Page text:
Valuations, Covid-19 and EBITDAC adjustments

The impact of the pandemic has been felt in many ways, and one of these is in relation to valuation approaches for businesses. This blog will give an overview of how buyers and sellers of companies are trying to factor in Covid-19 factors accurately and fairly.

In general terms, EBITDA is applied to a valuation multiple to form the headline valuation of a business. Net cash/debt and working capital adjustments are then applied to provide the valuation of the business. Hence growing EBITDA normally leads to a higher valuation.  

Corporate finance advisers usually adjust EBITDA to derive the underlying position. This means adjusting for one-off costs and income (although the latter is usually rare!), both of which can become highly subjective.

It is therefore important to note that if you are considering selling your business, the profitability used to value your business could be significantly different to the profitability in your recent financial statements.

Typical one-off costs would include excessive repairs and renewals, short term loss making contracts, above market rate directors remuneration etc. One-off income would capture items such as grant income, or the profitability arising from short term, non-recurring turnover. But, as noted above, the adjustments are often highly subjective, and many other items can be included.

Whilst some sectors have benefitted, Covid-19 has adversely impacted many businesses, and the impact of further lockdown measures announced in January 2021 means that the effect will continue to be felt well into the year and for some, very possibly, long beyond this year.

Therefore, the impact of Covid-19 could be a significant add back adjustment for many companies when assessing their underlying ‘true’ EBITDA. Hence the adjustments made to reflect the impact of Covid-19 have had, and will continue to have, a significant impact on valuations and transaction values across many sectors. The impact of adjustments for Covid-19 has led to the acronym EBITDAC.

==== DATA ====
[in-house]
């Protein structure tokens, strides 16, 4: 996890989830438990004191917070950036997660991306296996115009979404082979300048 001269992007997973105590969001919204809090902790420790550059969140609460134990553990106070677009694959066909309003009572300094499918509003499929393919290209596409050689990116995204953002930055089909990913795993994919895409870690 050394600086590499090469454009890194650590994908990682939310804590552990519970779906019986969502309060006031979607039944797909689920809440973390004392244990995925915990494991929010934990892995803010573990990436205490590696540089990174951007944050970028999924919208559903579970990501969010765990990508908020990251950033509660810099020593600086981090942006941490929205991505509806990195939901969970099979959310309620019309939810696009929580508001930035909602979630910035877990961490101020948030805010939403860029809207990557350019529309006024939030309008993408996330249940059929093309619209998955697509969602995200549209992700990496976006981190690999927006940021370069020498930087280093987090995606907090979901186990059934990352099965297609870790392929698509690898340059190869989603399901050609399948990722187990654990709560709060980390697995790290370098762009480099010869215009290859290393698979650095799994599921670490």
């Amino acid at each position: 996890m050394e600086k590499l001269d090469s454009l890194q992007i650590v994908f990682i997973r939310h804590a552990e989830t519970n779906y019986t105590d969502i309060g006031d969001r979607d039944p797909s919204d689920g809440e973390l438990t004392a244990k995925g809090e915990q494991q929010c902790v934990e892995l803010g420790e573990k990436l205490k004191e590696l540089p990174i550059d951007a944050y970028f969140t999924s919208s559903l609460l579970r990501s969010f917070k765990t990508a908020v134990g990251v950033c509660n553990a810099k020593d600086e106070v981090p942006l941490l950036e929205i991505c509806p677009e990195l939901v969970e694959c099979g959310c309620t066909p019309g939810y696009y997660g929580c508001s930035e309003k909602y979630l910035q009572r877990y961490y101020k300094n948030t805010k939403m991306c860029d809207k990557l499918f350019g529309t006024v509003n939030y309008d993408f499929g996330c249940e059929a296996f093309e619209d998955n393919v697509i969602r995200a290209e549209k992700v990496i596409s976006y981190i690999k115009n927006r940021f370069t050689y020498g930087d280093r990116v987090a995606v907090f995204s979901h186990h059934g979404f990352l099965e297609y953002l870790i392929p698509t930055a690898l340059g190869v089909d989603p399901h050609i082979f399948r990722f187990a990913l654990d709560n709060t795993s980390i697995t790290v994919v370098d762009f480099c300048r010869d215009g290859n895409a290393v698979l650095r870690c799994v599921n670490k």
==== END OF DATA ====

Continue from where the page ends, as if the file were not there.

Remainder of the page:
EBITDAC (Earnings before interest, tax, depreciation, amortisation and the effects of Covid-19) has become an often used term in corporate finance transactions since the Covid-19 pandemic started.

It is important that any adjustments to the EBITDA can be clearly justified. Hence business owners need to be aware that whilst Covid-19 add backs can be significant, the “C” adjustment must be clearly justified.

Without this, acquirors are unlikely to fully accept such adjustments, with an adverse impact on business valuations.

To have any significant adjustments accepted by an acquiror, there will be a requirement for the adjustments to be clearly analysed and quantified. To do so usually requires good quality management information systems, which provide sufficient granularity to enable one off costs to be identified and quantified as they arise.

Management should consider also formally capturing Covid-19 impacts in monthly management accounts and board packs (along with other add backs and adjustments).

The typical Covid-19 adjustments we are seeing include the following:

  • extra facilities management costs such as cleaning
  • lost or deferred income due to work being postponed due to lockdown measures
  • redundancy costs
  • additional advisory fees, for example in relation to furlough arrangements

Of course, each business is different and in many ways unique; but if you are thinking of selling your business, or any of the issues highlighted are relevant to your business, please don’t hesitate to get in touch to discuss further with our Corporate Finance Senior Manager, Ian Waddingham on 01772 821021 or ian.waddingham@mooreandsmalley.co.uk